Let's paint the community blue in support of child abuse prevention
Those who spent much time driving around town this past weekend probably noticed a few blue pinwheel gardens have popped up in different places around town.
Perhaps you have noticed people sporting blue ribbons or have come across locations where you can grab one and wear it for the rest of the month.
Sadly, the blue represents an unfortunate and ongoing problem throughout this country, child abuse. April is child abuse prevention month and the blue that people will be wearing as a show of support was chosen long ago by a grandmother whose grandson had been physically abused. The blue represents his bruising.
Obviously, no child should ever have to suffer the pain and fear that abuse can cause – but ours is an imperfect world and it still happens. Much like homelessness, drug abuse and other chronic issues we would love to completely eradicate, child abuse is a problem that will likely never completely disappear. It's enough to leave a person feeling jaded and helpless.
However, that is the worst approach we as a community can take and having a month dedicated to child abuse prevention is an excellent annual reminder of what everybody can do throughout the year to slow down this problem as much as possible.
Local events include a county court proclamation, putting an official stamp on Child Abuse Prevention Month in the community. A Darkness to Light training will be made available in Prineville mid-month to train adults to recognize the signs of child sex abuse and help prevent it.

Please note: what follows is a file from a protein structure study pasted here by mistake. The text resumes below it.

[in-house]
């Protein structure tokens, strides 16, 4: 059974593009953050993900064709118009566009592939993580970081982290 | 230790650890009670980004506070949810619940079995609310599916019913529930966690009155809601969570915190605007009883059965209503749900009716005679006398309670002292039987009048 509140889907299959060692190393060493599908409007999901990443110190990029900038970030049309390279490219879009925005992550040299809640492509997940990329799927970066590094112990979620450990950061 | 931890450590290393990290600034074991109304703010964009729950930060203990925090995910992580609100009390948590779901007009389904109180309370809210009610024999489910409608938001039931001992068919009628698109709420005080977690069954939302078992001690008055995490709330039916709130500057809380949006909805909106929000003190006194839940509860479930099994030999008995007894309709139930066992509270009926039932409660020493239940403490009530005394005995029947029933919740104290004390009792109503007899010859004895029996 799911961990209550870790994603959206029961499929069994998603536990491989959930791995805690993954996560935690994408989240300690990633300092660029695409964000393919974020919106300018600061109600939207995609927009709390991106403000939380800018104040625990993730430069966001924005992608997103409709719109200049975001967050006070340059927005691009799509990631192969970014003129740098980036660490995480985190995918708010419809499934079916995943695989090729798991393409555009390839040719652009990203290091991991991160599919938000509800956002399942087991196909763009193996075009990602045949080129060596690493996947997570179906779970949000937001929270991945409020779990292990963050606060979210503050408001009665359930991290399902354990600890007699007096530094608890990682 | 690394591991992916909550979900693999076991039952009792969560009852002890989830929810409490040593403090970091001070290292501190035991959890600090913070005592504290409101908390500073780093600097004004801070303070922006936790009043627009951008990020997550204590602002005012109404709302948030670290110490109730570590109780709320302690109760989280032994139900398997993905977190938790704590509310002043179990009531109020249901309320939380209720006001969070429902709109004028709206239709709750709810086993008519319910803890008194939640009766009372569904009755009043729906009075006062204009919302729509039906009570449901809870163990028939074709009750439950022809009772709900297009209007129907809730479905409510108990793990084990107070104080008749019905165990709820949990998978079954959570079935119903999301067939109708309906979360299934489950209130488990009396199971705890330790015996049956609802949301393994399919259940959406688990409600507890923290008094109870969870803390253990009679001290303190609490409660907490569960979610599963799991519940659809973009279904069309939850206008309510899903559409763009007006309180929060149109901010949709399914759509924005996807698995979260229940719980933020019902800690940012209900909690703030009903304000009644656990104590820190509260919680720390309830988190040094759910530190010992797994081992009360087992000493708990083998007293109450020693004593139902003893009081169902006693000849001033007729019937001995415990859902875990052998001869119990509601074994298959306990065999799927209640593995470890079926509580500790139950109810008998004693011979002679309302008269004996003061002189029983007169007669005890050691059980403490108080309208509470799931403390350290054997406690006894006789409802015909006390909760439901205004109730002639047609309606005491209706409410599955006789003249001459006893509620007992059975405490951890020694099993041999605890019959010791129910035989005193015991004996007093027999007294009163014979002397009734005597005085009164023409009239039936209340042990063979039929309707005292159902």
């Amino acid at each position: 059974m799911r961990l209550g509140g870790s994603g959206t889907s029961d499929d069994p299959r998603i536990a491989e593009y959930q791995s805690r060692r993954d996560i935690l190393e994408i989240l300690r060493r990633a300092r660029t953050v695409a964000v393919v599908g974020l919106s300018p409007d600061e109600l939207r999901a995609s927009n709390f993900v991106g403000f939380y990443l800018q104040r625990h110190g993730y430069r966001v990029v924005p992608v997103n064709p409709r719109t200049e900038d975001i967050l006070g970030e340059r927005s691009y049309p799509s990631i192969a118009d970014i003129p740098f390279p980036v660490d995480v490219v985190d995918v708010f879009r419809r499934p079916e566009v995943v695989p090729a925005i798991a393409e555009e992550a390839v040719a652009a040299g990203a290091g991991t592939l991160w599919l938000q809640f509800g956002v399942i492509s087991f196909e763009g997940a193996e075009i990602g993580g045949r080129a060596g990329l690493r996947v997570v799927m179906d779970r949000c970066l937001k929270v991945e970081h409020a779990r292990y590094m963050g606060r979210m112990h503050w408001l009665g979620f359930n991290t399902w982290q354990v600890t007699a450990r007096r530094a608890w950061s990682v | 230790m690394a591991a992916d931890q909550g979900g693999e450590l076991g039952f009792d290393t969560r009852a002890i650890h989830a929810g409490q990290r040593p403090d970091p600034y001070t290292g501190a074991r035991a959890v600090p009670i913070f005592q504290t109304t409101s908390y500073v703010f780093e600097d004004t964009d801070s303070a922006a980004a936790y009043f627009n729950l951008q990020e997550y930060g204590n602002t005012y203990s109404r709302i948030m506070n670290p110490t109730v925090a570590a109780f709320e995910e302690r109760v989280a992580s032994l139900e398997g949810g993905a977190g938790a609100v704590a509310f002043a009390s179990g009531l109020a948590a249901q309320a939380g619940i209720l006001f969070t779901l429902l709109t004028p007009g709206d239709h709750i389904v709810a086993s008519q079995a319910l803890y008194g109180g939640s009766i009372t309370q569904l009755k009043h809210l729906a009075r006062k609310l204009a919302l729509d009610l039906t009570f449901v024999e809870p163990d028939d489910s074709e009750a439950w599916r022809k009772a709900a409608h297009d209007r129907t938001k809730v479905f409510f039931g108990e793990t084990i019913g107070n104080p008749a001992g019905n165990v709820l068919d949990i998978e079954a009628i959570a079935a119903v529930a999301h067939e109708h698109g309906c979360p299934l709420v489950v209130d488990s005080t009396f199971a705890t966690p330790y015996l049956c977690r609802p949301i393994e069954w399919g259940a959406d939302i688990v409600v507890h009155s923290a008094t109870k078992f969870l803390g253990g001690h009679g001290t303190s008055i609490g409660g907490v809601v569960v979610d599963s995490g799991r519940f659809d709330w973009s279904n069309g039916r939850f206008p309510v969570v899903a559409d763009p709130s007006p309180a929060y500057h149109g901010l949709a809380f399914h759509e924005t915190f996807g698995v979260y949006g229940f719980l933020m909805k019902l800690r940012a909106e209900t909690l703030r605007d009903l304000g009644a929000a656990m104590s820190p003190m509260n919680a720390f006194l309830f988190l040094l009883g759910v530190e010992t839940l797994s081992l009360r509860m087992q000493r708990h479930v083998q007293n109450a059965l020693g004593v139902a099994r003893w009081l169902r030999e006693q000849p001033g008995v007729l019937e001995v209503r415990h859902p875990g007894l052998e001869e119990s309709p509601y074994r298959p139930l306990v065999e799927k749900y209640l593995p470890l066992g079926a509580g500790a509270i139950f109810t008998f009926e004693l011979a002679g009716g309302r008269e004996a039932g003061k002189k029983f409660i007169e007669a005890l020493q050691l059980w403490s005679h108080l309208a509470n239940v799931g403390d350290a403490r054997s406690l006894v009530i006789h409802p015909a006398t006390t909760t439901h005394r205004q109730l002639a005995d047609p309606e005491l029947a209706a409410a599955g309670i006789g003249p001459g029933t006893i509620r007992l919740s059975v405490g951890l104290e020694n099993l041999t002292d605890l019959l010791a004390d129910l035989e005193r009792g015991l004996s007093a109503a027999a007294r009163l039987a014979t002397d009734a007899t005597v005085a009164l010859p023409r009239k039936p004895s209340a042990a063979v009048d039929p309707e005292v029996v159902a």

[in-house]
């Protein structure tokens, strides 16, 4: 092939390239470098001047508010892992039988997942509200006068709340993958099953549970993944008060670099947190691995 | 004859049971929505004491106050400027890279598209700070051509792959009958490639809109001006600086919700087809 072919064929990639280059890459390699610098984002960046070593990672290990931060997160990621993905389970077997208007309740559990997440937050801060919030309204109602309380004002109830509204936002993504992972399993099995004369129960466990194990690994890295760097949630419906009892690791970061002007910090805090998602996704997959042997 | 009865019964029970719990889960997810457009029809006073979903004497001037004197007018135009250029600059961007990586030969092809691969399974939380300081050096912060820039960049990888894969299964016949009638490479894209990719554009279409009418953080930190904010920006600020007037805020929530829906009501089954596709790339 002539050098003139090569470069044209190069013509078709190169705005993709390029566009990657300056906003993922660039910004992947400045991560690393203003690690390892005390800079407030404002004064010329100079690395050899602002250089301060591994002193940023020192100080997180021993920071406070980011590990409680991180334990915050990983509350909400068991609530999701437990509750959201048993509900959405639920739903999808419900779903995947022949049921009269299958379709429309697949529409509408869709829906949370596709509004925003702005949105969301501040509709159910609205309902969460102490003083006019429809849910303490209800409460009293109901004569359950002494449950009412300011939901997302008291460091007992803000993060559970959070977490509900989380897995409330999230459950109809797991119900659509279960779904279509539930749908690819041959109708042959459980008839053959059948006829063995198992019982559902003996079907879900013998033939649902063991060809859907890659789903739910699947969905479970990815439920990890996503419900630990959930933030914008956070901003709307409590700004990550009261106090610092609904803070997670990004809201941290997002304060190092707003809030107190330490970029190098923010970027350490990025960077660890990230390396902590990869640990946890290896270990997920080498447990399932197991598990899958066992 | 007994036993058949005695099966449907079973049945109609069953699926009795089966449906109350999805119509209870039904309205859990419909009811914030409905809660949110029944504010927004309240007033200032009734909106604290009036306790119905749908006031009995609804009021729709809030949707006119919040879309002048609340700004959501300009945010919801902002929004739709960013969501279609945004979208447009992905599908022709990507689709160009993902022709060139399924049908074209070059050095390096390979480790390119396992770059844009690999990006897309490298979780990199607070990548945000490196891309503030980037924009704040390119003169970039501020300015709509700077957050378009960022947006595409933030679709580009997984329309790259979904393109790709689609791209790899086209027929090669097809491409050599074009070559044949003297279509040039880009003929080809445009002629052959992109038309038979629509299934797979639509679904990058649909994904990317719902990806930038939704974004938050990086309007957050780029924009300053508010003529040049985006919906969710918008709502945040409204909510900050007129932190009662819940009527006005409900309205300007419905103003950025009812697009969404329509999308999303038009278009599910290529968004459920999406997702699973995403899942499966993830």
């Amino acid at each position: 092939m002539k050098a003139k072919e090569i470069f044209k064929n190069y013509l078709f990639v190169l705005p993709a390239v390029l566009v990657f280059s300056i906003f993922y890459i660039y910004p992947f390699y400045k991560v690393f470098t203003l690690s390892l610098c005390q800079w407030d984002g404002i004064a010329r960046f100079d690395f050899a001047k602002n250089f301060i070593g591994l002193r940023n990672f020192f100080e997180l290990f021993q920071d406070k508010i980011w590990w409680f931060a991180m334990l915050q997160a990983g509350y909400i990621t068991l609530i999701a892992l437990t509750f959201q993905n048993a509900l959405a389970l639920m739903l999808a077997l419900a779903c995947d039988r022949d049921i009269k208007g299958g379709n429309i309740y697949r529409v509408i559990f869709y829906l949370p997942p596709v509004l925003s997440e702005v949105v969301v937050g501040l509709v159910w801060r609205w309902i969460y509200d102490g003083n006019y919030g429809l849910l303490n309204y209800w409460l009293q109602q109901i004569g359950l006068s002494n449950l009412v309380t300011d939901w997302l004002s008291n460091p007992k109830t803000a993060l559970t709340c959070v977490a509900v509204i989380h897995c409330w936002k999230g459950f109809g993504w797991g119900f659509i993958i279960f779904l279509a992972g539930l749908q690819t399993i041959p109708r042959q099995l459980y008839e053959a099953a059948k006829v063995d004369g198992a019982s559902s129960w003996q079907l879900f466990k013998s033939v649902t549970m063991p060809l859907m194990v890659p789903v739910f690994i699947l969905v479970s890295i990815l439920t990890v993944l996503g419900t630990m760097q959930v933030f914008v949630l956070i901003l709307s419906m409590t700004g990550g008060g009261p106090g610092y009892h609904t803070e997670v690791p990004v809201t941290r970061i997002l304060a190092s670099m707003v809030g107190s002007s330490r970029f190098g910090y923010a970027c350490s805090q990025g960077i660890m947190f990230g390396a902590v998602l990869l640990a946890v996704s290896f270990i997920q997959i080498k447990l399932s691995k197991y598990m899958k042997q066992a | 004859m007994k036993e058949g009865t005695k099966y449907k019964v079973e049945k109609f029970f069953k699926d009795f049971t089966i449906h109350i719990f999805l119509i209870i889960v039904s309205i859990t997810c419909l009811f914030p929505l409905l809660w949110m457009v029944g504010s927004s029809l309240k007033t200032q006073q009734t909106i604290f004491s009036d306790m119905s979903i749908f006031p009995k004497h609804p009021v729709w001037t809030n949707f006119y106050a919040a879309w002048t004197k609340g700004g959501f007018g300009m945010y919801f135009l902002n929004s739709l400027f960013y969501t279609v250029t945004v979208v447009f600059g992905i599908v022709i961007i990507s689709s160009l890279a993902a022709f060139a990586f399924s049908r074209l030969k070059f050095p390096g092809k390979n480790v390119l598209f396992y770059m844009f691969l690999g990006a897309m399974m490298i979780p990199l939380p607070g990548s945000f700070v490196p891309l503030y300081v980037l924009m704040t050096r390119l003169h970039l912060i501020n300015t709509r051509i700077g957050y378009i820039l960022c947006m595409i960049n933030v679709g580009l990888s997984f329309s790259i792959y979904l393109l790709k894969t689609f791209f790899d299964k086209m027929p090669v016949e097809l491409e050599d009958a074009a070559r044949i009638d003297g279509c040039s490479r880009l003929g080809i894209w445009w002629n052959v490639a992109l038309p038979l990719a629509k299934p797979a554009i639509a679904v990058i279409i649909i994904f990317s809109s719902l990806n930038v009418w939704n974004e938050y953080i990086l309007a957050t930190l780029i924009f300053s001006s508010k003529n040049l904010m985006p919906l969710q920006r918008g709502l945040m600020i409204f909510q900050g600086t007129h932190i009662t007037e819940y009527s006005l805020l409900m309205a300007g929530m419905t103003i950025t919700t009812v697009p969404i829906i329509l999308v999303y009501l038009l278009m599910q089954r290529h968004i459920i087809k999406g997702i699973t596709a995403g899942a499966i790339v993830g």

For the Children will host a free family movie at Pine Theater next weekend, a chance for parents and children to get together and bond in a positive environment. Later in the month, Crook County Health Department and Good Bike Co. will team up to provide the Tired Bike Derby where kids can get minor bike repairs and receive a free helmet courtesy of For the Children.
Local residents should participate in as much of the festivities and trainings as they can. The greater the participation, the more visible the effort becomes and the more awareness of this issue is raised.
Also, this month serves as an excellent reminder for adults in the community that we need to remain vigilant when it comes to fighting child abuse. Educate yourself on the warning signs of abuse and learn who to contact. And above all, don't hesitate to speak up if something doesn't seem right. It's a cliché, but in this case it's true — better safe than sorry.
Let's paint Crook County blue this month and support the efforts to battle child abuse. Let's do our part to protect the children who can't protect themselves.
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